What is it that makes Jesus Christ the Source of our salvation?
- God has given Him the Name that is above every name, the Name of our salvation (Philippians 2:9-11; Acts 4:12).Following the flood, we have this simple yet striking declaration: ‘the ground was dry’ (8:13).
Safe from judgment!
This is the message which comes to us from the Cross: ‘Behold, the Lamb of God who takes away the sin of the world’ (John 1:29).
The judgment has fallen upon Christ.
We are no longer swept away in the judgment.
We can stand on solid ground: ‘On Christ the solid Rock I stand.’
‘When you see a rainbow, remember God is love’.
The rainbow reminds us of the gracious promise of God (9:13-15).
If the love of God is revealed in the rainbow, it is more fully revealed in the Cross.
Noah's fall into sin teaches us that past grace is no guarantee of present growth.
We must keep our eyes on Jesus, ‘the Author and Finisher of our faith' (Hebrews 12: 2).
What a lot of names!
Why is all this included in God’s Word?
It may describe the historical context of God’s unfolding purpose of providing salvation for sinners, but what does it say to us?
The inclusion of so many obscure names emphasizes that everyone - however obscure - is important.
‘God so loved the world’ (John 3:16) - not only the ‘important’ people but all people.
Human pride sets itself up against the authority of God.
This is the oft-repeated story of the ‘Tower of Babel’.
The end of godless men is sure - ‘Tower and temple, fall to dust.’
What a contrast there is between the Tower of Babel and the great declaration of Proverbs 18:10 - ‘The Name of the Lord is a strong tower’.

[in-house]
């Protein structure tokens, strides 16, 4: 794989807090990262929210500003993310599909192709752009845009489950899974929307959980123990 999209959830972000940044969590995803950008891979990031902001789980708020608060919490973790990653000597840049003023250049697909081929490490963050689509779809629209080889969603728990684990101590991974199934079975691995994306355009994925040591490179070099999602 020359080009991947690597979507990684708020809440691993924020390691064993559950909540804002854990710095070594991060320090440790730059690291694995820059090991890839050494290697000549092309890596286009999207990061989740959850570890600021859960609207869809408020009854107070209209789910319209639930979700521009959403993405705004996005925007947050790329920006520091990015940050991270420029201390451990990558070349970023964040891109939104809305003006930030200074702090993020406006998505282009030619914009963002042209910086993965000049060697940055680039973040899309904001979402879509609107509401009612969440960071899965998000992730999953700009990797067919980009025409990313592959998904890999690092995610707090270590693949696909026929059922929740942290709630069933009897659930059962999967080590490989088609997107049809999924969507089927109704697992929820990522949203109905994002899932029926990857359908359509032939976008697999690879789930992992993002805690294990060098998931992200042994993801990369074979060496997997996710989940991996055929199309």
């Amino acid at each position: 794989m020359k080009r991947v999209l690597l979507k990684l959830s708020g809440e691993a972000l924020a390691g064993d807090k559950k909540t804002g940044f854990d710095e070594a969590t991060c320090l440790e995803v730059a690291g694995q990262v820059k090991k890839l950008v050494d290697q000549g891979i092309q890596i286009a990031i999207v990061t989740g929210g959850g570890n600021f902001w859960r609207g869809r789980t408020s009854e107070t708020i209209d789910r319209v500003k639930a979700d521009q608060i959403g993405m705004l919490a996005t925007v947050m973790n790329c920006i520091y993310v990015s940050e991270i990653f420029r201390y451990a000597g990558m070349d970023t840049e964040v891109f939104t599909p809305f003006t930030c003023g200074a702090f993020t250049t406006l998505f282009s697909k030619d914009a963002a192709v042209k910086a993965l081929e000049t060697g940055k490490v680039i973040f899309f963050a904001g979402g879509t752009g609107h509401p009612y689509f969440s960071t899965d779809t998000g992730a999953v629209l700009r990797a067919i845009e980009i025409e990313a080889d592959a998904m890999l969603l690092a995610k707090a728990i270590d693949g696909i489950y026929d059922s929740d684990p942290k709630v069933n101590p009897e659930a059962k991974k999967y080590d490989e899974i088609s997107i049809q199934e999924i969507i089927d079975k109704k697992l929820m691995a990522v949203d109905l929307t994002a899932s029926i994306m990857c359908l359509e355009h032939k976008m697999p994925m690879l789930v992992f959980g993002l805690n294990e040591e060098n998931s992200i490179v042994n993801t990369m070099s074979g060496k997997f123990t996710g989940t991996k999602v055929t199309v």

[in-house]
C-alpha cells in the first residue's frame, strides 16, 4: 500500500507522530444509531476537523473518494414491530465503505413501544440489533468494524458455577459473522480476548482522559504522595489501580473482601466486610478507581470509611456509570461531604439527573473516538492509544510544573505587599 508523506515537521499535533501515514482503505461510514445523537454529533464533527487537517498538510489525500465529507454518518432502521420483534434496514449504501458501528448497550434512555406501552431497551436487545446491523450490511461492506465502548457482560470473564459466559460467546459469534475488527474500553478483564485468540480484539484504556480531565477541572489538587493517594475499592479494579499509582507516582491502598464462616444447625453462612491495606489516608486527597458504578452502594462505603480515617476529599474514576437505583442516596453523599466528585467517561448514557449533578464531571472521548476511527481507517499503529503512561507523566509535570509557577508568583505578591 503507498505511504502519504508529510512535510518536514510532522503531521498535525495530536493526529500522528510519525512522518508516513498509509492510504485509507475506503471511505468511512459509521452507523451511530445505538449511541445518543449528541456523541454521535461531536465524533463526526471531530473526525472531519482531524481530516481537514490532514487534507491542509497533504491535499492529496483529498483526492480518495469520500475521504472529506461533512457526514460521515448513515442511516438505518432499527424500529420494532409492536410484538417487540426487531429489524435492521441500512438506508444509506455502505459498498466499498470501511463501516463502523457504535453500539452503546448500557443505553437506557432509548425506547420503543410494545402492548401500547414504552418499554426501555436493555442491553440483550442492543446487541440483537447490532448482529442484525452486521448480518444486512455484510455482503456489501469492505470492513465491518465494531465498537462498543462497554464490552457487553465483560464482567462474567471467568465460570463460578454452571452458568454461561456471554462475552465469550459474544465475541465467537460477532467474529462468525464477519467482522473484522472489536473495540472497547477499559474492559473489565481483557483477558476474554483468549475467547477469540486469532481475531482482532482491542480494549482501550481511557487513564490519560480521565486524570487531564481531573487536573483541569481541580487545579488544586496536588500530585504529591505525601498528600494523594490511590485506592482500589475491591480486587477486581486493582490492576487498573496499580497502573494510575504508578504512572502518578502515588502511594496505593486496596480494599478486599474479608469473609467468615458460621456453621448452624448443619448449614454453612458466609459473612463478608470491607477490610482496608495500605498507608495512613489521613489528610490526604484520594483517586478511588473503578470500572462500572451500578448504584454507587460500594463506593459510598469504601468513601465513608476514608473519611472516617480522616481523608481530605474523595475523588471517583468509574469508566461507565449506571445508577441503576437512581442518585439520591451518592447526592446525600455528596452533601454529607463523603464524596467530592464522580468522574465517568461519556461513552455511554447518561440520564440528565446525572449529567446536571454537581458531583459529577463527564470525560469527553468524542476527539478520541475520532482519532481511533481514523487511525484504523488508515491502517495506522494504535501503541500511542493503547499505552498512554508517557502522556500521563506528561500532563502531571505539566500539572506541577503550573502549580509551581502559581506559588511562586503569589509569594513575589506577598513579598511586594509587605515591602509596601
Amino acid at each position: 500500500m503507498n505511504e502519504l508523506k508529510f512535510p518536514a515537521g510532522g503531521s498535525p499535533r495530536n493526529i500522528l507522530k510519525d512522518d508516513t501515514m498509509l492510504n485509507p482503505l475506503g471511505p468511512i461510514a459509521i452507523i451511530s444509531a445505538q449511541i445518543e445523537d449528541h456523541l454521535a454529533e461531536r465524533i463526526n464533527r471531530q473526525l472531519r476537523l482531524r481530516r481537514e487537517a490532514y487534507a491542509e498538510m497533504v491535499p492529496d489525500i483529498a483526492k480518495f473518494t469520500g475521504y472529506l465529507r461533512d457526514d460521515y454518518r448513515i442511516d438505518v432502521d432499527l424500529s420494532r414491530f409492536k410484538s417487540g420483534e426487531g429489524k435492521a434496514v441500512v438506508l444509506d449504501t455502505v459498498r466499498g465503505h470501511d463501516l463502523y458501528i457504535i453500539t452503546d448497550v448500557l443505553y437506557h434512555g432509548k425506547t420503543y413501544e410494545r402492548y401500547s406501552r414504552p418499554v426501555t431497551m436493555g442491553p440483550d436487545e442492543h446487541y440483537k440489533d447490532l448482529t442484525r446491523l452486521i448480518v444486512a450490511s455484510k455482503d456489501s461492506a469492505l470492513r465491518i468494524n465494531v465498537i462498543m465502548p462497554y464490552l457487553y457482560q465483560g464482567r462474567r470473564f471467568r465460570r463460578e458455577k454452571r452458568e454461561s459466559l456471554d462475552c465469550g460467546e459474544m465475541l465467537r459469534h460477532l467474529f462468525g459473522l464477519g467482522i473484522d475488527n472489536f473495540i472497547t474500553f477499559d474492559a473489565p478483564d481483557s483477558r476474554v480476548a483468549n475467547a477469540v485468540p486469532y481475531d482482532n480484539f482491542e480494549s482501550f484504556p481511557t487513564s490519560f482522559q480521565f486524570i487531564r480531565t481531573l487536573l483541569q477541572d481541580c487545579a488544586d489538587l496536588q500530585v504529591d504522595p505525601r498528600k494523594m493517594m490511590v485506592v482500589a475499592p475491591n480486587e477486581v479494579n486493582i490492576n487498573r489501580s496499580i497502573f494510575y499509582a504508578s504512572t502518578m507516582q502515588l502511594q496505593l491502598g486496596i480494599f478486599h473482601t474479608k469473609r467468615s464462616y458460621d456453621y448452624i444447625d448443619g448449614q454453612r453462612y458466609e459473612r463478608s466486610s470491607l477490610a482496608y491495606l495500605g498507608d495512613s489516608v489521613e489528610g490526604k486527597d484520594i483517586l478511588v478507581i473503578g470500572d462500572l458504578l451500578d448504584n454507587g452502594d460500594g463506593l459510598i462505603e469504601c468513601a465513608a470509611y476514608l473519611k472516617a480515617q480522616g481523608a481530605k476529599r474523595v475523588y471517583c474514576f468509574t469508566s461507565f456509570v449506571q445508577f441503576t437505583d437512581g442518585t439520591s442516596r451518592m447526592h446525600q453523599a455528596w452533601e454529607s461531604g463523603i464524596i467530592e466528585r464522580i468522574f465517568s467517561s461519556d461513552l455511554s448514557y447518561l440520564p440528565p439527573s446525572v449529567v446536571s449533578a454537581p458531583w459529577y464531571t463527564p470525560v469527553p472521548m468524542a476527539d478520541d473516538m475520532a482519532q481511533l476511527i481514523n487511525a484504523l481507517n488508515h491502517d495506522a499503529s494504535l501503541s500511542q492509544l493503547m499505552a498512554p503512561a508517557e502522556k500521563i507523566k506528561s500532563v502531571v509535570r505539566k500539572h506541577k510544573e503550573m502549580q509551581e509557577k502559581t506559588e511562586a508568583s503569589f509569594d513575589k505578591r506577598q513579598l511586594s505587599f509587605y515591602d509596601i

In Babel there is scattering (11:9).
In the Lord, there is safety - ‘A righteous man runs to it and is safe’.
Do not imagine yourself to be strong (Proverbs 18:11).
True strength is in Christ alone (1 Corinthians 1:27).
Another list of names!
Again, there is something here for us - God is moving on.
History can be tedious, until we see it as His Story.
This is a divine Story, carried forward by God’s grace and power.
Life is full of choices.
Lot made a selfish choice (13:10-12).
Abraham made a godly choice, and he was blessed by the Lord (13:14-17).
The worldly man takes for himself (13:11).
The spiritual man receives from the Lord (13:15).Our sin comes from ourselves.
Our salvation comes from the Lord.
Confess your sin.
Receive God’s forgiveness.
In Melchisedek - ‘See how great he is’ (14:4), we see Jesus.
In Hebrews 7:3, we learn that Melchisedek resembles the Son of God.
We read of Melcisedek and, in our hearts, we say, ‘How great is our Lord Jesus Christ’.
Abraham was full of questions.
In 15:2, he asks, ‘What can you give me?’
This is the question of salvation.
What does God give?
He gives salvation.
In 15:8, he asks, ‘How can I know?’.
This is the question of assurance.
God gives us the assurance that salvation has been given and received.
From salvation and the assurance of salvation in chapter 15, we turn, in chapter 16, to Satan and the activity of Satan.
Listening to the voice of Satan, speaking through Sarai, Abraham walked straight into immorality.